Now and then, I spread my George groupie status (that’s what my daughter calls it) to others. I read an interview where George talked about the good wolf and the bad wolf and the idea of spreading good in the world rather than adding to the negative energy out there. He said; feed the good wolf, my friends. I used this analogy to end an email I sent to parents who asked for feedback in dealing with some news about their son that could have profound implications for the boy’s future. Later, I heard that these parents spread my email message around and it was George’s analogy about the good wolf /bad wolf that stuck with people. (So glad the academic in me attributed the thoughts to him.)
George is a strong proponent of human rights, he cares about the causes I care about; he’s a famous guy who is actually, from all that I can see, what he appears to be – nice. What I love about Twitter is that it allows me a window into the life of a person I admire that I wouldn’t normally have.
I’ll tag George on this post and maybe I’ll get a response. Who knows? The Twitter universe is a wide pool, my friends.
Although I’m unfamiliar with this particular celebrity, I do know the tingly feeling of connecting directly with someone you admire on Twitter. I’ve had two occasions in which I tagged: an author I love, and a nutrition guru I follow in various tweets, and both times my tweets were “liked” by said celebrities. Very cool.
But my kids recently had an experience that was even more intimate. They follow a pair of actors who star in a long-running cult-type TV show called Supernatural. One of the actors does a series of silly cooking videos on YouTube with his young children. So my younger daughter tagged him in a tweet one day, telling him he should make more of these videos because they’re so much fun to watch. Within the hour, he tweeted her back directly, to inform her that a new set of videos were currently in production. She was over the moon. What a fantastic experience for a 12-year-old, and how cool that they’re growing up in this era when such direct contact is possible.
It’s a new world out there in social media, isn’t it, Gwen? Kids can’t help but look at the whole concept of celebrity in a different way and I think that could turn out to be a good thing. I love this story of your kids and their interaction with the stars. Thank you for sharing.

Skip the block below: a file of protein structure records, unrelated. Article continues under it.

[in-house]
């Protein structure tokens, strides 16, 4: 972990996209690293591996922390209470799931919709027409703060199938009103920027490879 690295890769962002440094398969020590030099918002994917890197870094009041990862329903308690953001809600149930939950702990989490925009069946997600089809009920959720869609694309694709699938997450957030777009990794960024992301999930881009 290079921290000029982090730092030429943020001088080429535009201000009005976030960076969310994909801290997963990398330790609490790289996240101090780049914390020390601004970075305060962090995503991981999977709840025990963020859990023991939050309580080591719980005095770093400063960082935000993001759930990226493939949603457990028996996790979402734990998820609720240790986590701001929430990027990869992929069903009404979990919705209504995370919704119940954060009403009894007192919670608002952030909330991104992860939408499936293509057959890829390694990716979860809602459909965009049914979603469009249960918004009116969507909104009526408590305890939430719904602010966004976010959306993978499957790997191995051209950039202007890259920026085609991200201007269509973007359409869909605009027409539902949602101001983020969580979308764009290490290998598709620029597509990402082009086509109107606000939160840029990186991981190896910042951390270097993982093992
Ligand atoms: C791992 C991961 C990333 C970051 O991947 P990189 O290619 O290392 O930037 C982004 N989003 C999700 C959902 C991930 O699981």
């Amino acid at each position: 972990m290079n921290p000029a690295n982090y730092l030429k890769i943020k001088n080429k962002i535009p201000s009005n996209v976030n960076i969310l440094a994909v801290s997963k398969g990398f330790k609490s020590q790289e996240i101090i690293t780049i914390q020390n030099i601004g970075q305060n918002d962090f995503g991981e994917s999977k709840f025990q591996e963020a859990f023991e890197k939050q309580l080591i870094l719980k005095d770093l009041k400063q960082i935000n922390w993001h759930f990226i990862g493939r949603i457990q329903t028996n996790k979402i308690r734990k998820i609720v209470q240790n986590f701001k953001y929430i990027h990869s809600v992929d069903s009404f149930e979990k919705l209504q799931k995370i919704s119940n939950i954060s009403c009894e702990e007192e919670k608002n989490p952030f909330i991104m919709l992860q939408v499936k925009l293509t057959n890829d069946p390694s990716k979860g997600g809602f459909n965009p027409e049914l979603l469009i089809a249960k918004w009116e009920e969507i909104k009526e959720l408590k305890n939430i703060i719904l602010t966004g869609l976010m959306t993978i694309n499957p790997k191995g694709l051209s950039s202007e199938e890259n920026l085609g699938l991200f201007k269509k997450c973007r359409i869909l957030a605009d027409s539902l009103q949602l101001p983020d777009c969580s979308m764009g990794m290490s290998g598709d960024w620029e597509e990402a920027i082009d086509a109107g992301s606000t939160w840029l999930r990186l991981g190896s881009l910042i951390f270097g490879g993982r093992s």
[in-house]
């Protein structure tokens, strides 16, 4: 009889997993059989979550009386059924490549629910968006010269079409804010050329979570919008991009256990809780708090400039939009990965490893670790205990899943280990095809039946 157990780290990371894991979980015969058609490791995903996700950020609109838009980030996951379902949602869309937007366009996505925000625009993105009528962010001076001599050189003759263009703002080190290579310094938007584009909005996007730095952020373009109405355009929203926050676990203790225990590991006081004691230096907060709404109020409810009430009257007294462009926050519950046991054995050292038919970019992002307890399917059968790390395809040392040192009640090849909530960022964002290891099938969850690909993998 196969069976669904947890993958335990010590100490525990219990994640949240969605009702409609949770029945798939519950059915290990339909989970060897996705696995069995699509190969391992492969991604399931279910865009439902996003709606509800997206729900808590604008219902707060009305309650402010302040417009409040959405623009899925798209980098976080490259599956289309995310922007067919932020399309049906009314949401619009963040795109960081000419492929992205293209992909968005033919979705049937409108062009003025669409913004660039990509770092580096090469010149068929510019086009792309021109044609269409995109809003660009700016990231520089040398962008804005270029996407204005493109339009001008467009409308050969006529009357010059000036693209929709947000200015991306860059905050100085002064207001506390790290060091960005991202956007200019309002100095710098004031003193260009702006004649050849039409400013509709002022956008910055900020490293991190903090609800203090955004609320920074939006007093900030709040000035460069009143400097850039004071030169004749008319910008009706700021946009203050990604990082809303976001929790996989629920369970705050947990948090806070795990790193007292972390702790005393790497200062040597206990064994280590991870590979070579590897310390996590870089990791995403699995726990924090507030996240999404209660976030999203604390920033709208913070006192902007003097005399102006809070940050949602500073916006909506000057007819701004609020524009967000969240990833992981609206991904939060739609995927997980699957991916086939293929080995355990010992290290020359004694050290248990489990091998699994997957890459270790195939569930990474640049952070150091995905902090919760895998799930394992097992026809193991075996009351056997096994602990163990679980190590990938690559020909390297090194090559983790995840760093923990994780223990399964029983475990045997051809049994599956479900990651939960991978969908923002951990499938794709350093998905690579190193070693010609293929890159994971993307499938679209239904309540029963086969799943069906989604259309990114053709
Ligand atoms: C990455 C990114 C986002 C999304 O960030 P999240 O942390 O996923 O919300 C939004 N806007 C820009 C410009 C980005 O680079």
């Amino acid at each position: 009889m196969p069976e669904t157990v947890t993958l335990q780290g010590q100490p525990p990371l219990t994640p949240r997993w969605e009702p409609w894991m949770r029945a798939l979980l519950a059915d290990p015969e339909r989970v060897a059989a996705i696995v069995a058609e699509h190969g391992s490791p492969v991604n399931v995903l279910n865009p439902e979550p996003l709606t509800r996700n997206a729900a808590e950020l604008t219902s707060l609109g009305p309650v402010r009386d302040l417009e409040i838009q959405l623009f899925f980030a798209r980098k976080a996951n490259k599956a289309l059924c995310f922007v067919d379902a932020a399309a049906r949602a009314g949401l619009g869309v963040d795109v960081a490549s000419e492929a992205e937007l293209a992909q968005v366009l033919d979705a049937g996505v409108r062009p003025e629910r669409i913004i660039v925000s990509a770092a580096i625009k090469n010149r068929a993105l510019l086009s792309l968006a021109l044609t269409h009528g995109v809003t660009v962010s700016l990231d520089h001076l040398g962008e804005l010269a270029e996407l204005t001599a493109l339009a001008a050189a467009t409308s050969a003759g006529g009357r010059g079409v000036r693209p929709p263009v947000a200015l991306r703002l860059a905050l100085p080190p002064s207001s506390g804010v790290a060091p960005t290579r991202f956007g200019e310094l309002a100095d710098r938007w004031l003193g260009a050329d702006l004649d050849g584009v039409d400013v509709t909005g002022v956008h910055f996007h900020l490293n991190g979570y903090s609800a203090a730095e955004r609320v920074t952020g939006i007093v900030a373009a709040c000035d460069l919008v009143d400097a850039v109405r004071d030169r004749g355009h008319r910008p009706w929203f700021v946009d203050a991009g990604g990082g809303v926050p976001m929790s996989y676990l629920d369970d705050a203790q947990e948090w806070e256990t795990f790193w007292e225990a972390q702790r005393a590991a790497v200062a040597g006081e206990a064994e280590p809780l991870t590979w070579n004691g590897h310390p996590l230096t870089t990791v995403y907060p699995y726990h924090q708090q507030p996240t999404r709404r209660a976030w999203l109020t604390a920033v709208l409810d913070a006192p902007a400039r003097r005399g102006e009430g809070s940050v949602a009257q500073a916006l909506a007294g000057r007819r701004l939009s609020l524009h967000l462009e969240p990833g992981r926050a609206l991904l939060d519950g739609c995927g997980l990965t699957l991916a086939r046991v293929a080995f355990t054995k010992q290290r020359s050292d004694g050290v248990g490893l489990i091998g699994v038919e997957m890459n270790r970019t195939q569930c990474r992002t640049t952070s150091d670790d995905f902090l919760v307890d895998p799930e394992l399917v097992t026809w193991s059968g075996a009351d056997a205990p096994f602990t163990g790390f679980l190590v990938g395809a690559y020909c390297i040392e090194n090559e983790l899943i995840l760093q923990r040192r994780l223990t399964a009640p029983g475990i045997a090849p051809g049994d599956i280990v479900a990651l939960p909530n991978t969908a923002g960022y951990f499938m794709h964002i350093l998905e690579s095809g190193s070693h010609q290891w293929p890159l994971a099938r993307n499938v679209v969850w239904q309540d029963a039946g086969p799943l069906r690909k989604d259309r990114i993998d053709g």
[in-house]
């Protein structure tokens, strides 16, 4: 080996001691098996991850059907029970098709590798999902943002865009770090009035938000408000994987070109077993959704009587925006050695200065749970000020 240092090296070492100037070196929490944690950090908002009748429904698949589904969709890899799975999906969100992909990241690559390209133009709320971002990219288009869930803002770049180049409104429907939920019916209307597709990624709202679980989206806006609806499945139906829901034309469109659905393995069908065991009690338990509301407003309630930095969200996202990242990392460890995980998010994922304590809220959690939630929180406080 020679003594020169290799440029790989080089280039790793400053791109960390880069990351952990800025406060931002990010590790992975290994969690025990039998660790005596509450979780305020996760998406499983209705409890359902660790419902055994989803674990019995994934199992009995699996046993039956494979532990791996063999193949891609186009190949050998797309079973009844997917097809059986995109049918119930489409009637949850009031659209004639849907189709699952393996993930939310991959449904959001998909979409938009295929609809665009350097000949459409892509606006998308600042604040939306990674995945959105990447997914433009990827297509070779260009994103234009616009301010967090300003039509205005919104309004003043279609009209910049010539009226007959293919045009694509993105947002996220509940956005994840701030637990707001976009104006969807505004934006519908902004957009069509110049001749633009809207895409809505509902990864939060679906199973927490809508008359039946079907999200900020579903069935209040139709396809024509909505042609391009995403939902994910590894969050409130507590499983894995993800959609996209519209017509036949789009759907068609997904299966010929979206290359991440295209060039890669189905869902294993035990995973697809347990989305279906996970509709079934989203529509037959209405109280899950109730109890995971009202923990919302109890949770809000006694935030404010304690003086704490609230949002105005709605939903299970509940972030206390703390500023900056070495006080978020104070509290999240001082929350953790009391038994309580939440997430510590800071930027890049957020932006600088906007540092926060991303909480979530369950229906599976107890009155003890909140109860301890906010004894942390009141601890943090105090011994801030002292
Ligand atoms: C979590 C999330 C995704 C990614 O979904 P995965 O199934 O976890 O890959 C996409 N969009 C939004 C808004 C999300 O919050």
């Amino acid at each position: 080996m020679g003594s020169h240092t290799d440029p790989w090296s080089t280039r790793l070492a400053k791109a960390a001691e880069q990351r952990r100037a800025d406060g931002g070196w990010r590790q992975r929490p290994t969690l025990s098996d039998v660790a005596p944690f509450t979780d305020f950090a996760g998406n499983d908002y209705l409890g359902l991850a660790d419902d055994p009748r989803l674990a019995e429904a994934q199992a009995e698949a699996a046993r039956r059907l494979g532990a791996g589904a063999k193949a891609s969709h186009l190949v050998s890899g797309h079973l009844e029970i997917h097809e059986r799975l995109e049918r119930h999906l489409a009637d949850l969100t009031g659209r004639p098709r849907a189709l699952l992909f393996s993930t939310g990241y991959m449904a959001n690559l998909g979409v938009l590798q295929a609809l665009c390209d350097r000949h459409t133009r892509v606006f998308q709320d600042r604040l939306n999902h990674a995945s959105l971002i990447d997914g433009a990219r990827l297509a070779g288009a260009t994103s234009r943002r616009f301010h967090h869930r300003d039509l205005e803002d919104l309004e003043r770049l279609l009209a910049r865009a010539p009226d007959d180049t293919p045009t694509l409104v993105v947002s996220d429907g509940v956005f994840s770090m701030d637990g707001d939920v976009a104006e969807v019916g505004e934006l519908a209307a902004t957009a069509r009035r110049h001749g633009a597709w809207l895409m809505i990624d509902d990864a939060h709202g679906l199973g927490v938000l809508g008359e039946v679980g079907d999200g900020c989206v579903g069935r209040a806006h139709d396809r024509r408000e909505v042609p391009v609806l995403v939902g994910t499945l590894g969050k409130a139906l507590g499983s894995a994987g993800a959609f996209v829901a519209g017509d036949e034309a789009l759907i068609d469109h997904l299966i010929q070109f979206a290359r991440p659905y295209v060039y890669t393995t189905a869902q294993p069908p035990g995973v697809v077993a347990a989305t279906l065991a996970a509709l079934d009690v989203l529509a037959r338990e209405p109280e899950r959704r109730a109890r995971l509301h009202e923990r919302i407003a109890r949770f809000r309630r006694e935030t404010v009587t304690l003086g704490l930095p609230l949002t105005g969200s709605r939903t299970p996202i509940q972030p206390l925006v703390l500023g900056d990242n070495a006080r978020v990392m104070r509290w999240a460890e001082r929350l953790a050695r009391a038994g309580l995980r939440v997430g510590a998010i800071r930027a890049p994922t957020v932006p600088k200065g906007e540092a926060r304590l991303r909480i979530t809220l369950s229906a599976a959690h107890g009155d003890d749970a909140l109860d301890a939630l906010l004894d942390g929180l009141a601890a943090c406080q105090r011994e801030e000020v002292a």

How I wish Twitter was around in the 70’s while I went through the teenage celebrity crush phase. I could have followed David Cassidy and his family on that bus.
You definitely have a major Twitter crush, Fran! I’m curious, does Bruce have a Twitter crush too?
I totally remember that bus 🙂 I’d have been following after the Monkeys. Now there was a crush – me and Peter. Memories – hey, hey we’re the Monkeys and people say we monkey around but we’re too busy singing to put anybody down. Not a bad message as things go.
Oh – the idea of Bruce on twitter had me laughing so hard, I forgot to answer. I tried to imagine Bruce and Neil Young in a twitter conversation – lots of …. ya, man …. and then musical interludes. Too funny.
Oh yes, I loved the Monkeys too, Fran. I had all of their albums. In fact, I have their music on my iPod. I’m a Believer! Love that song too!
Love this! Wish I could get his program or is there a way via Internet? Not too savvy in that department. Fun post, Francis.
Access the CBC Main site/radio http://www.cbc.ca/radio/ You should be able to stream him on Radio 2 on Sunday nights the way I do. It’s always better live. 8:00 pm EST. Good luck. And I’m glad you enjoyed my little tribute. I think we all need to do a tribute now and then.
You’re so right! Thanks for the info.
That’s cool Fran, though clearly I don’t know George. I’m not a great Twitter user but I’ve gotten more comfortable with it. It’s an ‘eek!’ moment when a celeb follows back isn’t it? I’ve never dared to strike up conversation with one though. Probably my most famous follow-back is @donovanofficial, Donovan Leitch who was Britain’s Bob Dylan back in the 60s and is still active.